J.M. Aylott signed and dated three of the six offered paintings. Little is known about him, though his talent as a painter is evident in the offered set of paintings, with their skillful draftsmanship following the original book illustrations, the expert addition of color, and the animated expressions on the subjects that brings them to life. One other extant example of an Aylott rendition of a Charles Dickens scene — in the same format and style — is known.
LIST OF PAINTINGS
The original titles of Mahoney’s and Phiz’s illustrations that inspired these paintings are given in boldface below, with short descriptions of the scenes they depict. Those three that are signed and dated by Aylott are indicated as well.
Paintings 1, 2, 3: The Adventures of Oliver Twist
[Uncaptioned] (“Please sir, I want some more.”) A famous scene in the book that was the headpiece for Chapter One of the Household Edition of The Adventures of Oliver Twist (1871). A desperately hungry Oliver asks the master of the workhouse for a second helping of gruel.
Hullo, my covey! What’s the row?
Oliver’s first encounter with Jack Dawkins, a streetwise slightly older boy whose skill as a pickpocket has earned him the nickname “The Artful Dodger.”
Signed and dated lower right: J.M. Aylott 28.
Sikes, with Oliver’s hand still in his, softly approached the low porch.
Oliver being brought under cover of darkness to help rob a mansion by the thief Bill Sikes. It is clear by the way Sikes’ meaty hand grasps Oliver’s frail wrist that Oliver is being forced to participate.
Paintings 4, 5, 6: The Pickwick Papers
“I say insolent familiarity, Sir,” said Mr. Pickwick, turning upon Fogg with a fierceness of gesture which caused that person to retreat towards the door with great expedition.
Pickwick confronts two scurrilous lawyers, Dodson and Fogg, who are representing a client suing Pickwick.
With this, the speaker snatched the article of dress from Mr. Pickwick’s head.
Pickwick is awakened by a rowdy group of drunks during his first night as a prisoner of the Fleet.
Signed and dated lower right: J.M. Aylott 26.
“My dear,” said Mr. Pickwick, looking over the wall, and catching sight of Arabella on the other side. “Don’t be frightened, my dear, ’tis only me.”
A comical scene where Pickwick stands on his valet’s shoulders in an attempt to converse with Arabella Allen over the garden wall.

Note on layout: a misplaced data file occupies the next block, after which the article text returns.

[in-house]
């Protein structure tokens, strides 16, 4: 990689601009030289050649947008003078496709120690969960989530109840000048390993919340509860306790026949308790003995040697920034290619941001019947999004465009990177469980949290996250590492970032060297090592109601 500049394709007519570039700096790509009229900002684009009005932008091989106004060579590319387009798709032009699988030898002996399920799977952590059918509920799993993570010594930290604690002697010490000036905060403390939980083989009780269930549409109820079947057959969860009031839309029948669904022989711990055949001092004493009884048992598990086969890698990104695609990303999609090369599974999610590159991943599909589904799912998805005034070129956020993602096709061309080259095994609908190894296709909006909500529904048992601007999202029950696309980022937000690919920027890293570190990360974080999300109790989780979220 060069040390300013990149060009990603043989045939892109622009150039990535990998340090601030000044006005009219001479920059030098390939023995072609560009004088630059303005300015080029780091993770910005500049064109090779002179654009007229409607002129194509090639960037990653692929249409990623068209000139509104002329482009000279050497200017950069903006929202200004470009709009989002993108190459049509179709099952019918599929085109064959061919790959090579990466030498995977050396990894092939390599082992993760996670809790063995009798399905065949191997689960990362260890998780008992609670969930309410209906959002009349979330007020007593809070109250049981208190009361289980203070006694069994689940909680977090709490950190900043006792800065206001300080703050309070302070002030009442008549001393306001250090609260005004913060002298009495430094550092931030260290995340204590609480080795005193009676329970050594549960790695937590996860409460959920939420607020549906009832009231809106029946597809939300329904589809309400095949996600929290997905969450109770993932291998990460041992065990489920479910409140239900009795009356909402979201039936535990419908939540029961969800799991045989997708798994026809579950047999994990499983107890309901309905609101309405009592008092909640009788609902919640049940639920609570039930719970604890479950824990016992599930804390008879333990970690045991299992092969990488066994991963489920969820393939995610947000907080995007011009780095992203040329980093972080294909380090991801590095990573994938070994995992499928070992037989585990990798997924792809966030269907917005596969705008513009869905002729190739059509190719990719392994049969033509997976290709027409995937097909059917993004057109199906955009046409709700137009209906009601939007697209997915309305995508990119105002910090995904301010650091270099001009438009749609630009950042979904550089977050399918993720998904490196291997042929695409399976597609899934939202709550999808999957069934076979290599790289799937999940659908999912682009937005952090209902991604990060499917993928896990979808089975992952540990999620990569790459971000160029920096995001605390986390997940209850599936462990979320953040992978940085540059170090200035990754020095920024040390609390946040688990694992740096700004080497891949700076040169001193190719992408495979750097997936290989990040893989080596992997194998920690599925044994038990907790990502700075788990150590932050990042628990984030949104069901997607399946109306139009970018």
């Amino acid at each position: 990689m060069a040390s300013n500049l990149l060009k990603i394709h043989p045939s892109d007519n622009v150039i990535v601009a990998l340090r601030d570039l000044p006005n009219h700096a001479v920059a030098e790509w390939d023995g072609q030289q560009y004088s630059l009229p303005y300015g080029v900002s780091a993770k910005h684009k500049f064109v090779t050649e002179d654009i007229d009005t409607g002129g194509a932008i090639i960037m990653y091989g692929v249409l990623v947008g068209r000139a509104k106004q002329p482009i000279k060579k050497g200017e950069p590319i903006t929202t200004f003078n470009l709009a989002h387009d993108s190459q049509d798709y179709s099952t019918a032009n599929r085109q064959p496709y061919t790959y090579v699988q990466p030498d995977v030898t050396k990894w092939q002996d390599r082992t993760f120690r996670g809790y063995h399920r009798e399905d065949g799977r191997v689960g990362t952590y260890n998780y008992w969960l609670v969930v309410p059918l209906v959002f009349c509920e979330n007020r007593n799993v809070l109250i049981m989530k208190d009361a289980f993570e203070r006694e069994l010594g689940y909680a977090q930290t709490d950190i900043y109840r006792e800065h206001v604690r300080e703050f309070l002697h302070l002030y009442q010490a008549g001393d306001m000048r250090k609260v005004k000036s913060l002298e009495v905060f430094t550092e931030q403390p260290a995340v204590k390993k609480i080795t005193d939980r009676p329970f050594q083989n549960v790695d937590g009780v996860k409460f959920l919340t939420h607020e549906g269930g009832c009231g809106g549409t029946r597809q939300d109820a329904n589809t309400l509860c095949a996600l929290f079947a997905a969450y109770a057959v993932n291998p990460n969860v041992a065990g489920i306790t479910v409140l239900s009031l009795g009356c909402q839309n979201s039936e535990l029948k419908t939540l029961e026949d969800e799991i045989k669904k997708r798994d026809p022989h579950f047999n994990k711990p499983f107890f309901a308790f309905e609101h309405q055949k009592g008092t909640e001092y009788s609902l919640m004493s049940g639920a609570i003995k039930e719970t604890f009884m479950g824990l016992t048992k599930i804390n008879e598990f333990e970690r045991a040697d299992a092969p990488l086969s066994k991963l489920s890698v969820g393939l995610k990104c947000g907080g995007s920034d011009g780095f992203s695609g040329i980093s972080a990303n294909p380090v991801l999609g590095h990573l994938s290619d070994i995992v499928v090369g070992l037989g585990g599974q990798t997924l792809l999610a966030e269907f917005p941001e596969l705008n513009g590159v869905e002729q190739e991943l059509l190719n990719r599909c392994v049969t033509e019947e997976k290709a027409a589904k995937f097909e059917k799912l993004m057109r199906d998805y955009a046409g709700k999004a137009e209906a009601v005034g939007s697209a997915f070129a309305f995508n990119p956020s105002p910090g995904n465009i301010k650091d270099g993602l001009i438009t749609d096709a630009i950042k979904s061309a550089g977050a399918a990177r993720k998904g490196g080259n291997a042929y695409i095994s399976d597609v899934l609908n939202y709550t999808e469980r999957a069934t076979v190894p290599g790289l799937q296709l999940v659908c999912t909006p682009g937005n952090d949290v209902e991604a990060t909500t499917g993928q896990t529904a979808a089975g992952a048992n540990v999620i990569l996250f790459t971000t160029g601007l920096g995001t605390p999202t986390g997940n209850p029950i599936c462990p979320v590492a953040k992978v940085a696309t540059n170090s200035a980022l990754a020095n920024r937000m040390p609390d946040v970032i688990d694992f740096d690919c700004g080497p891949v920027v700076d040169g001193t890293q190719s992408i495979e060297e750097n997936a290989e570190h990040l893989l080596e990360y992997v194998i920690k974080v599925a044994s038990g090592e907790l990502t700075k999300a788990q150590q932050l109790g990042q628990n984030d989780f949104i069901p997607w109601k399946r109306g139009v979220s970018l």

Signed lower right: J.M. Aylott.
Charles Dickens was one of the major and most beloved English novelists in the 19th century, whose many novels have become classics of English literature. His stories were originally written as serials for periodicals, but later published as books in numerous editions from the 19th century to the present day. Aylott’s sources were illustrated volumes published in the 1870s. For The Adventures of Oliver Twist, he worked from the 1871 Household Edition, in which James Mahoney reinterpreted the original illustrations published in 1838 by George Cruikshank (1792-1878). For The Pickwick Papers, he worked from the 1874 Household Edition, illustrated by Hablot Knight Browne, who went by the moniker “Phiz.” The Household Edition of Charles Dickens’ works were the first editions to be published after Dickens’ death in 1870, and consisted of 22 volumes issued between 1871 and 1879 by the London firm of Chapman and Hall in England and by Harper and Brothers in North America.
James Mahoney was an Anglo-Irish artist. Born in Ireland, he worked there as a graphic artist until 1859. There he was known for his images of the Irish Famine published during the 1840s in The Illustrated London News. In 1859 he moved to London where he exhibited watercolors at the Royal Academy, and worked as an illustrator of books and magazines, including continuing to work for The Illustrated London News. He was also one of the illustrators the worked on the Household Edition of Charles Dickens’ works, the first edition to be published after Dickens’ death in 1870.
Hablot Knight Browne was a British illustrator, etcher and wood engraver. His ability to create the plates for his own drawings enabled him to have greater control over the final product than illustrators who handed off their drawings to others to engrave. He produced illustrations for a number of books during the Victorian era, including Trollope’s Can You Forgive Her? (1864) and Dickens’ A Tale of Two Cities (1859), Great Expectations (1862), and the Household Edition of The Pickwick Papers (1874).
Condition: Oil paintings on wood panel, as issued. Each generally very good with the usual overall light toning, wear, handling, Some light warping to wood boards. A few paintings with minor shrinkage cracks in the wood, minor scattered bookworm holes, and/or minor abrasions neatly restored. Each more recently uniformly framed to same outer dimensions having the usual wear and handling to the frames. Three of the six paintings signed and dated by the artist Aylott.
Allingham, Philip V. “James Mahoney.” VictorianWeb. 1 September 2010. http://www.victorianweb.org/victorian/art/illustration/mahoney/index.html (2 February 2021).
Allingham, Philip V. “James Mahoney’s Illustrations for Dickens’s Adventures of Oliver Twist.” 20 June 2016. http://www.victorianweb.org/victorian/art/illustration/mahoney/ot.html (2 February 2021).
Allingham, Philip V. “Pickwick Papers” VictorianWeb. 3 June 2019. http://www.victorianweb.org/victorian/art/illustration/phiz/pphe/index.html (2 February 2021).
Allingham, Philip V. and Chris Louttit. “The Illustrators of the Household Edition of the Works of Charles Dickens.” VictorianWeb. 3 June 2019. http://www.victorianweb.org/victorian/art/illustration/phiz/pphe/index.html (2 February 2021).
Allingham, Philip V. and George P. Landow. “‘Phiz’ — artist, wood-engraver, etcher and printer — and the new reproductive processes.” 17 May 2017. Victorian Web. http://www.victorianweb.org/victorian/art/illustration/phiz/methods.html (2 February 2021).